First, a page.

According to the results, TBFat (kg) decreases dependently both of the nutritional intervention (pD = 0.00) and the interaction gene-diet (pGD = 0.04), showing a significant difference between MeD and CTR, but also suggesting a potential role, even though not statistically significant, of FTO rs9939609 (pG = 0.06), since A carrier CTR gained weight sensibly more than TT genotype CTR, and A carrier MeD lost more weight than TT genotype MeD (MeD/TT genotype = − 3.59 ± 4.78; MeD/A carriers = − 3.97 ± 6.97; CTR/TT genotype = 1.93 ± 5.54; CTR/A carriers = 6.11 ± 9.60) (Table 4). Furthermore, MeD group, regardless of FTO rs9939609 (pG = 0.70; pGD = 0.32) (Table 4), lost a higher amount of Gynoid BFat (%) compared to CTR (p = 0.04) (MeD/TT genotype = − 2.94 ± 5.14; MeD/A carriers = − 1.67 ± 3.51; CTR/TT genotype = 0.03 ± 1.26; CTR/A carriers = − 0.42 ± 1.74) (Table 4).

Table 4 Anthropometric, body composition and REE analysis for FTO rs9939609 A carriers vs TT genotype in MeD and CTR groups

The bioelectrical impedance analysis highlighted that TBW, was significantly reduced in A carriers compared to TT genotype (pG = 0.02), independently of nutritional intervention (pD = 0.48; pGD = 0.47) (MeD/TT genotype = − 0.83 ± 1.63; MeD/A carriers = − 1.88 ± 4.35; CTR/TT genotype = 0.70 ± 3.04; CTR/A carriers = − 1.75 ± 3.28) (Table 4). All the other results were not statistically significant (p > 0.05).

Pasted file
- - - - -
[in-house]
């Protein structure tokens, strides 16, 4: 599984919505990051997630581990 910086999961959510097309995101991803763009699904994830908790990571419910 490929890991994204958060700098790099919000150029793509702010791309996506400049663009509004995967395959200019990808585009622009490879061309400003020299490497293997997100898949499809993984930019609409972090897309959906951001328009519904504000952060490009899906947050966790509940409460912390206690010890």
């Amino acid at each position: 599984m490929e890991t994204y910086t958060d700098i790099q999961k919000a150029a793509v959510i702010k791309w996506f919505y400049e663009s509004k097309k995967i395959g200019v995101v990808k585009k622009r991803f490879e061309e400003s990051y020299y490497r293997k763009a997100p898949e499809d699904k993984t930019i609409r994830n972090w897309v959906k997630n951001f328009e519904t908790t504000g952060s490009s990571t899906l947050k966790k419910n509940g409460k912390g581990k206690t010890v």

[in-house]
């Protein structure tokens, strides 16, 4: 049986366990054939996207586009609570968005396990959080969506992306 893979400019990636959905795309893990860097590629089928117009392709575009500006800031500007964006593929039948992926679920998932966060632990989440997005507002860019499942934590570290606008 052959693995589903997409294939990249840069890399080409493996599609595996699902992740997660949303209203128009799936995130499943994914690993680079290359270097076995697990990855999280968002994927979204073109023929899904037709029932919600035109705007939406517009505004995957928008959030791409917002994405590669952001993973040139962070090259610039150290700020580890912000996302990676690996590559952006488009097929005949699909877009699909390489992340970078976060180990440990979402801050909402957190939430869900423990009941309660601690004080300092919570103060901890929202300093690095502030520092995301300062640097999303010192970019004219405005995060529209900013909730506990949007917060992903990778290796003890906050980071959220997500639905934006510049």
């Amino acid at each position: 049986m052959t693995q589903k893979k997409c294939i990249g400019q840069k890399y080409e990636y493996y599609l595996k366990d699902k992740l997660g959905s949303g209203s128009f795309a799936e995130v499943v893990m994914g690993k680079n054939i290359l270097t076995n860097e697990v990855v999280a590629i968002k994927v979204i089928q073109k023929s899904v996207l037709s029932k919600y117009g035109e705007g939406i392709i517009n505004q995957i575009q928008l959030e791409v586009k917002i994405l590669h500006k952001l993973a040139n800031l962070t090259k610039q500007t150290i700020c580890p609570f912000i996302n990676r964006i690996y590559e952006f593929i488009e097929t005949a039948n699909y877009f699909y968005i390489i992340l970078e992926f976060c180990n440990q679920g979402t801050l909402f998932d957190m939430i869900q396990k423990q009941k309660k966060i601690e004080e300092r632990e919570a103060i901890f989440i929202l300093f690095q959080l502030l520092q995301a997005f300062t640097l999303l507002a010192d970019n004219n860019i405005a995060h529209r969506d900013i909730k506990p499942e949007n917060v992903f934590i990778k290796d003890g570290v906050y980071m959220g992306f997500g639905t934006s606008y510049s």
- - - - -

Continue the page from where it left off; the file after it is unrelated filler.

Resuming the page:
Among the different dietetic patterns, the Mediterranean diet is surely one of the healthiest in the world [1]. In fact, several studies demonstrated its capability to prevent different cardiovascular and metabolic diseases, such as metabolic syndrome and type-2 diabetes [2, 4, 5]. Moreover, this type of dietetic model turns out to be fundamental both in preventing and treating the obesity [6, 42], which is becoming one of the most widespread medical condition in the world, since recent statistics demonstrated that, by 2030, the 20% of the global adult population will be obese, and the 38% will be overweight [43]. Nevertheless, also genetics plays an important role in the development of the obesity [14]. So far, a wide number of genes are associated with the body composition, and one of the most studies is certainly FTO. Several variants of this gene were associated with the BMI, and FTO rs9939609 is certainly one of the most known [44, 45]. In fact, its allele A is highly related with higher BMI [20, 46], fat and lean mass [26, 27]. On the contrary, for the time being, several studies demonstrated that, during a dietetic treatment, FTO rs9939609 do not seem to influence the weight loss [28, 47]. In view of above, we have conducted this study in order to analyze whether and how FTO rs9939609 variant influence both weight loss and body composition in Italian patients, within a Mediterranean dietetic treatment.